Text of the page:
Phillies Offense on Locke-Down
On Monday night, Phillies rookie Jonathan Pettibone made his major league debut against the Pirates. He went 5.1 innings and allowed only 2 runs after a fairly shaky start and some good defense. The Phillies offense put up 3 runs for the rookie, but two of those runs came from a wild pitch and a hit batter.
The lack of offense took another turn for the worse on Tuesday night. Cole Hamels pitched a great game, allowing 2 runs over 8 innings. But his teammates did nothing to help him. As a result of the 0-2 loss, Hamels still does not have a win this year. This is exactly what happened to Cliff Lee last year, who ended the season with only 6 wins, despite his 3.16 ERA.
There were only 4 hits for the Phillies last night. Pirates pitcher Jeff Locke had them all tied up in knots that they could not untangle. Sadly, it was a total Locke-Down.
For example, in the 4th inning, John Mayberry Jr. led off with a triple. Still, the Phillies managed to squander that opportunity as well. Not scoring a runner from 3rd with no outs to start the inning is ridiculous. But that has been the story of the Phillies offense for a number of years now, and it does not appear it will change anytime soon.
These guys get anxious at the plate, swing at bad pitches and watch good ones fly past them. There is no discipline at all.
Think about that 4th inning again. With no outs, Mayberry stood at 3rd and Domonic Brown on first after being hit by a pitch. Locke was getting wild and losing his command. So the only thing Ben Revere needed to do was not pop out or hit the ball the 3rd base side of the infield. Even a double play would have scored the run with Mayberry going on contact. So what does Revere do? He swings at the first pitch and hits the ball to third; Mayberry is thrown out at the plate.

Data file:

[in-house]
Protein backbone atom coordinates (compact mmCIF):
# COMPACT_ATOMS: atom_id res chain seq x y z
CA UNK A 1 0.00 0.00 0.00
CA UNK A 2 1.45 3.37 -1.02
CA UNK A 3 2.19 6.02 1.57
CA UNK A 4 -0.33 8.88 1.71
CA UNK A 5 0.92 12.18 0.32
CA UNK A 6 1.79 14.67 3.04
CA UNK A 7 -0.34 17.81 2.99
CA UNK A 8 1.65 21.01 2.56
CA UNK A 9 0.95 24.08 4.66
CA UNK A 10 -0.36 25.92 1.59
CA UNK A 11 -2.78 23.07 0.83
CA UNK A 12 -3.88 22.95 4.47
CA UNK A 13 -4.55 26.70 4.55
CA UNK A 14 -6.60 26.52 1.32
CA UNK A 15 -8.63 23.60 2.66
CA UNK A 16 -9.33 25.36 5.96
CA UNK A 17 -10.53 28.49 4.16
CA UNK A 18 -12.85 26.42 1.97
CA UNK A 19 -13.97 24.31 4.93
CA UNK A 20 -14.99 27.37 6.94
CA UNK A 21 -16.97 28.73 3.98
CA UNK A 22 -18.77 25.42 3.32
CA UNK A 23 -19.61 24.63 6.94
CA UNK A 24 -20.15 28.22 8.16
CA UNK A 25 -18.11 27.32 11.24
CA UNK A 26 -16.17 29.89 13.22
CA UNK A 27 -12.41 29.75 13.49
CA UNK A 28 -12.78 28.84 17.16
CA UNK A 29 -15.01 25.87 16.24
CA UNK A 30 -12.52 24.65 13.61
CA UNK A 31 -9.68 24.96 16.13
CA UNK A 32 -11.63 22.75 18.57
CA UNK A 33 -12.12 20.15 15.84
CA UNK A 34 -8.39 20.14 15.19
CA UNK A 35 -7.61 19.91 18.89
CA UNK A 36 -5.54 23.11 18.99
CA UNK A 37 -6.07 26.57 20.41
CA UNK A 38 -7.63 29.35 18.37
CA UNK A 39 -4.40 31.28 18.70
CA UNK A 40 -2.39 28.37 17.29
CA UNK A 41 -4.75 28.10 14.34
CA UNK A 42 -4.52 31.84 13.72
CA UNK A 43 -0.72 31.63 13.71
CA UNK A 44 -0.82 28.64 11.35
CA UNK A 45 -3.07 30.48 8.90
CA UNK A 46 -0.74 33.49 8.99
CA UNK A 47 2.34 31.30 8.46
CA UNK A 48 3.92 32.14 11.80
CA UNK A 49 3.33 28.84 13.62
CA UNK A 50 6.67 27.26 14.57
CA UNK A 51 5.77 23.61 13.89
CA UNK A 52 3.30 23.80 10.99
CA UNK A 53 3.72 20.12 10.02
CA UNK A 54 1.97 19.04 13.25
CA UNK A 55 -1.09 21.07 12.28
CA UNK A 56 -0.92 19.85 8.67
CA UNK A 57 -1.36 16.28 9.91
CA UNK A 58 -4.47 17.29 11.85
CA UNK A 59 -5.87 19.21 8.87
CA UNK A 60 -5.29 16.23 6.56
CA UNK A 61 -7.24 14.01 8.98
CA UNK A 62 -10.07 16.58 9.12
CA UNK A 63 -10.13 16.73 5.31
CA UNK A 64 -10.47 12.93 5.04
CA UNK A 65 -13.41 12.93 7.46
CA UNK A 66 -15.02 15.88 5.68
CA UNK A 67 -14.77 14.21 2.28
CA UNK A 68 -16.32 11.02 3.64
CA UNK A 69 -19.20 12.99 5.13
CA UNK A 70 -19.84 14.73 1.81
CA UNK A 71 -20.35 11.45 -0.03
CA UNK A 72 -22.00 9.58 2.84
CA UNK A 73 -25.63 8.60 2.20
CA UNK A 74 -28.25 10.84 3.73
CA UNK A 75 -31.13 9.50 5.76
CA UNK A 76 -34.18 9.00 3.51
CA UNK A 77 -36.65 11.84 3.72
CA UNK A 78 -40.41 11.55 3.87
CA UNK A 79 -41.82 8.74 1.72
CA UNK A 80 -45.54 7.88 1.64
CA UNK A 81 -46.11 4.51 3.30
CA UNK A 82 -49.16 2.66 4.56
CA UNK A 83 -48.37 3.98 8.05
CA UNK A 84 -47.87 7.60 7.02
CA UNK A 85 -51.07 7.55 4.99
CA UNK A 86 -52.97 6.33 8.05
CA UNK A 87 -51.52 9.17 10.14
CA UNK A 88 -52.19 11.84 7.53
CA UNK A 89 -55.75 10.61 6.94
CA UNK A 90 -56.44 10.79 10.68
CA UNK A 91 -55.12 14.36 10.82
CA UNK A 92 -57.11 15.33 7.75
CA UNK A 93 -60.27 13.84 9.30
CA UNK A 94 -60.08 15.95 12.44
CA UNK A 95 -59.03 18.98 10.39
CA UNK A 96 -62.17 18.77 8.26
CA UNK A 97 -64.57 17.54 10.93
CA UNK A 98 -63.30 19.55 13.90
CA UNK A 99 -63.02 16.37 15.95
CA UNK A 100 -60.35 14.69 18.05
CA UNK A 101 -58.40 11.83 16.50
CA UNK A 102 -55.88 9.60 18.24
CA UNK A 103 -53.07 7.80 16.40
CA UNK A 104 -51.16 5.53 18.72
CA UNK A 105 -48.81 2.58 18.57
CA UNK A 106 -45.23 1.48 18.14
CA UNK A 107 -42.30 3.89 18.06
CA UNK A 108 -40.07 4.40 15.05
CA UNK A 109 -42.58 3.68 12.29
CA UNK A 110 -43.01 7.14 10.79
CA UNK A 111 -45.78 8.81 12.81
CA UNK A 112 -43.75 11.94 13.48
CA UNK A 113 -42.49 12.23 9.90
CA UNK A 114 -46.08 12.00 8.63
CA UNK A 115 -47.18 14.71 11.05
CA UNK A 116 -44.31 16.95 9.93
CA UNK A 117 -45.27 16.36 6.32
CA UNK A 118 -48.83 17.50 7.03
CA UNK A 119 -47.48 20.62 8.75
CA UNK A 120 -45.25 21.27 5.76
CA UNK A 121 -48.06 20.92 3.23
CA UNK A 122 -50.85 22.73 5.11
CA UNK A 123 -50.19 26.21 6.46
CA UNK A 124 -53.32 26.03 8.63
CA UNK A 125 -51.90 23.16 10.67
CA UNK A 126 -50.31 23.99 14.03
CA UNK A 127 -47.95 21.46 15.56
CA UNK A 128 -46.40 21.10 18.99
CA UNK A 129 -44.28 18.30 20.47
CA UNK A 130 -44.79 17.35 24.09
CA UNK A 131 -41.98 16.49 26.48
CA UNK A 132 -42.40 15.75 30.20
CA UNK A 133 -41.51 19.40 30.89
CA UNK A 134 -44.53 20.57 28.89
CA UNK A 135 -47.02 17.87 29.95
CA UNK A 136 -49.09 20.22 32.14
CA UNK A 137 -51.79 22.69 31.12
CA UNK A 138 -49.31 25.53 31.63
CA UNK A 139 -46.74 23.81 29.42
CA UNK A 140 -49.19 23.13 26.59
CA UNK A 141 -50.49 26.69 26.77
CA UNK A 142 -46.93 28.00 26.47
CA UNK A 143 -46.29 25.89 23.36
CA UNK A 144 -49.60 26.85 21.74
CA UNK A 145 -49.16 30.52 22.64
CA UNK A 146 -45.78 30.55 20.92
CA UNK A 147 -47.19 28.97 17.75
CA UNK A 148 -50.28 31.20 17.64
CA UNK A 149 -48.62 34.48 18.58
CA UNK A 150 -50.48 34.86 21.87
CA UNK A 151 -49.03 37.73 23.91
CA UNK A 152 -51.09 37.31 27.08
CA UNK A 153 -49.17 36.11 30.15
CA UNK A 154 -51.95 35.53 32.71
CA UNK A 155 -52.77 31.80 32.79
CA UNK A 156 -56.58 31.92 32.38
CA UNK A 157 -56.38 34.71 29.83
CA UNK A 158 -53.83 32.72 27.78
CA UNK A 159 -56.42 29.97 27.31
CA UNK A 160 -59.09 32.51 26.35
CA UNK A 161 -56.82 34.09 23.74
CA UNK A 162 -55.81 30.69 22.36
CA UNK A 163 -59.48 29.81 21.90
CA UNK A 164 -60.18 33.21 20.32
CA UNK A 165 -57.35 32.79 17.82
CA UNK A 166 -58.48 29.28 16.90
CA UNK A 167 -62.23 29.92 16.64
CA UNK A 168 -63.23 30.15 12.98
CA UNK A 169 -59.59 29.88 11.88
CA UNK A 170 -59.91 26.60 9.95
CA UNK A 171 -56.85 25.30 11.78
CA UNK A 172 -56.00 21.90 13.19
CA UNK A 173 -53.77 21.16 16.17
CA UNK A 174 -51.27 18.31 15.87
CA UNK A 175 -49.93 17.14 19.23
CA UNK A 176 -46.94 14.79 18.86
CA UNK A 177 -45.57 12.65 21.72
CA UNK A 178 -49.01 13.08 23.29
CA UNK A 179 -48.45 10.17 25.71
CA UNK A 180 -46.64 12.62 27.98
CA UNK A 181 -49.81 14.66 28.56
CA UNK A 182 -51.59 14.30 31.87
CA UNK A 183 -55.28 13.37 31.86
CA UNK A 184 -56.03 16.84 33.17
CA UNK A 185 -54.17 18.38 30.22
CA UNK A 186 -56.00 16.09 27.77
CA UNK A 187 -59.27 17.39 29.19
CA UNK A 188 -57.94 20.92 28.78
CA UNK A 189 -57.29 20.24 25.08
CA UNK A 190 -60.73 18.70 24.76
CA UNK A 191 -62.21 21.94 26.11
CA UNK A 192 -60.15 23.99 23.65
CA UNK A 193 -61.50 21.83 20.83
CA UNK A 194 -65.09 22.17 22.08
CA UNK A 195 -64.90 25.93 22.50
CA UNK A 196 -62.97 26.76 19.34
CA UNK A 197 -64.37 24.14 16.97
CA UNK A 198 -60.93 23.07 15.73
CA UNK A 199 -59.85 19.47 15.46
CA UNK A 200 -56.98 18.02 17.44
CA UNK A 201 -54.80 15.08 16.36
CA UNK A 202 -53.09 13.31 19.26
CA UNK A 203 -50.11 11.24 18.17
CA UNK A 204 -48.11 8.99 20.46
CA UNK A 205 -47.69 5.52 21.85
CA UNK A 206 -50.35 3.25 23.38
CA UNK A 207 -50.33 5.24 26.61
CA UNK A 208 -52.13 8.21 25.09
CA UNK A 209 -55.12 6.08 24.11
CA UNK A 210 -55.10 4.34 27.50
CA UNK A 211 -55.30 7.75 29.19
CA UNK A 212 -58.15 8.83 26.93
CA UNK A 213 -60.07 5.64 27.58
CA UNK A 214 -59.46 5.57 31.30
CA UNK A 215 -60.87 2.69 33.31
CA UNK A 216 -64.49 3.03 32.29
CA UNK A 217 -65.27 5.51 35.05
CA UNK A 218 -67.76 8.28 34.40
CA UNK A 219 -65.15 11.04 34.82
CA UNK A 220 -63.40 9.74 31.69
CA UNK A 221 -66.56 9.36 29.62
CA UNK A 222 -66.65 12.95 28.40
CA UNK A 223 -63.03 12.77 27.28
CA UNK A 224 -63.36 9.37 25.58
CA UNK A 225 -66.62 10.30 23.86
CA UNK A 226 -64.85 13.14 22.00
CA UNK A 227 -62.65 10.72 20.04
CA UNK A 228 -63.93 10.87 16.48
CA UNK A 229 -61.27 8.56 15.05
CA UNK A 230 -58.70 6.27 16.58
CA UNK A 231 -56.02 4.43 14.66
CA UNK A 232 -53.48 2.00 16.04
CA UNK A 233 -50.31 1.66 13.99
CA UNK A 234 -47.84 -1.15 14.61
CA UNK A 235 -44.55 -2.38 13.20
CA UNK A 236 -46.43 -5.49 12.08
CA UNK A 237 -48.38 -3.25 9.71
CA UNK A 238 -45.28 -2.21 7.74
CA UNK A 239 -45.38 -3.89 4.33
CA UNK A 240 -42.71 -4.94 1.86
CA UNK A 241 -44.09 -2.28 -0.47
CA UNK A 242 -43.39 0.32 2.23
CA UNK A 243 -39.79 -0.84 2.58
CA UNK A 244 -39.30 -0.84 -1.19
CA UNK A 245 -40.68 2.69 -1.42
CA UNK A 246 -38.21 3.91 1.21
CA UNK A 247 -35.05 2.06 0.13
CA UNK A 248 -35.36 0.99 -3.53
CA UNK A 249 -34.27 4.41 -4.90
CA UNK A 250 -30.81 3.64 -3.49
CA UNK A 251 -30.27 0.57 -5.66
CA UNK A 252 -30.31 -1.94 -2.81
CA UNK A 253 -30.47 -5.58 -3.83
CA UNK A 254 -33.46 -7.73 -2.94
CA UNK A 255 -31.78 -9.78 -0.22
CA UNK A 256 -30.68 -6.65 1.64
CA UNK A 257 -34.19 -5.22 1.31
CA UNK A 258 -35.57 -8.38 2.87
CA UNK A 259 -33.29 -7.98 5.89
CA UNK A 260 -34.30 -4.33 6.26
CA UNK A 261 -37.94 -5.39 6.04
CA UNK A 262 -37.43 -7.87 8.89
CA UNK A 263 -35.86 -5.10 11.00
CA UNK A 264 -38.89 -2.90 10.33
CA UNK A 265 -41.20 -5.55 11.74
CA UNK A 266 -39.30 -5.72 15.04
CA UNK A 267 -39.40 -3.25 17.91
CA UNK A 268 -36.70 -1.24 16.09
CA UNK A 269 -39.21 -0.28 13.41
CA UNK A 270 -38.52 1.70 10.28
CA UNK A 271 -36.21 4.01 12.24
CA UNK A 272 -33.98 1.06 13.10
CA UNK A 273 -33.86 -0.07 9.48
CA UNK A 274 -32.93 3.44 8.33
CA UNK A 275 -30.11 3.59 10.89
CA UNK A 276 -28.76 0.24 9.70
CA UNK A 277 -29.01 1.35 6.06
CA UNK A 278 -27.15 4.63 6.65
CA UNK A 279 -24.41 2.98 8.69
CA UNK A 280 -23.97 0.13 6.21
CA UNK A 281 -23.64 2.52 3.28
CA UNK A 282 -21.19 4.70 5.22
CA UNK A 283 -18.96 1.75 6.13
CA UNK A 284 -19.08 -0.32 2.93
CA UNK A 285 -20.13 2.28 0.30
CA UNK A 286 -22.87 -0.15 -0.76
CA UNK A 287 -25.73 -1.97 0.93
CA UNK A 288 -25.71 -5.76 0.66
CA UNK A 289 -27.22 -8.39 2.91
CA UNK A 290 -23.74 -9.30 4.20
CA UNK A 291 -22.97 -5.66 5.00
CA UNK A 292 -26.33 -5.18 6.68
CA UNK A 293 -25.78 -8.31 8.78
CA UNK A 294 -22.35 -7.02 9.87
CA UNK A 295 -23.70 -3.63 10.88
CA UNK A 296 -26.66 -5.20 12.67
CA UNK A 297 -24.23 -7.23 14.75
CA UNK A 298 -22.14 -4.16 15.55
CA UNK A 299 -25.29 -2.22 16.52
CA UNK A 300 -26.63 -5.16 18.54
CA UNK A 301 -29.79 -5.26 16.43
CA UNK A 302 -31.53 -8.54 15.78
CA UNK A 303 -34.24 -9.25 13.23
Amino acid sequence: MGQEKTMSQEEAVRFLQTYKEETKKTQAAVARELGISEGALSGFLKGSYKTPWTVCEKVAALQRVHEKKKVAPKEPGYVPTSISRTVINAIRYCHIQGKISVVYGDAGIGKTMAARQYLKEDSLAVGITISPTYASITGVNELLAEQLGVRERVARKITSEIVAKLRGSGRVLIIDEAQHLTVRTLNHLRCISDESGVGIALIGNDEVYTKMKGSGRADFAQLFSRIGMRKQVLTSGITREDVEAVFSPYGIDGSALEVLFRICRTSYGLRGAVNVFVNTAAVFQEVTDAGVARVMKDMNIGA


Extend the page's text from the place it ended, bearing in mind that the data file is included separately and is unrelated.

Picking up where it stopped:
This is not Mayberry’s fault either…Ryne Sandberg told him to go on contact which was verified by manager Charlie Manual after the game. As for Revere, remember he is only 24 years old. Clearly, he still has a lot to learn. But the same excuse cannot be made for the rest of the team. This is a very experienced ball club. Yet they continue to approach at-bats like frightened rookies.
When the only relief of the night is seeing bench player Laynce Nix step to the plate, something is very, very wrong.
The Phillies hired not one, but two new hitting coaches this season in an effort to improve the offense. And even though both Steve Henderson and Wally Joyner have gotten rave reviews from the players, nothing changes once a guy steps to the plate. Can you teach an old dog new tricks? Apparently not.
Pretty soon they will have a big offensive day again and the critics will be silent until the next several games when the bats go back to sleep again. This has become a pattern. They give us a small bit of hope, and just like that, the hope is squashed the very next day. I am seriously beginning to wonder if this is fixable.
In the meantime, all we can do is wait and see. Roy Halladay will pitch tonight; game time is 7:05pm.
“LIKE” us on Facebook for more updates & photos!
Photo by Jenn Zambri Photography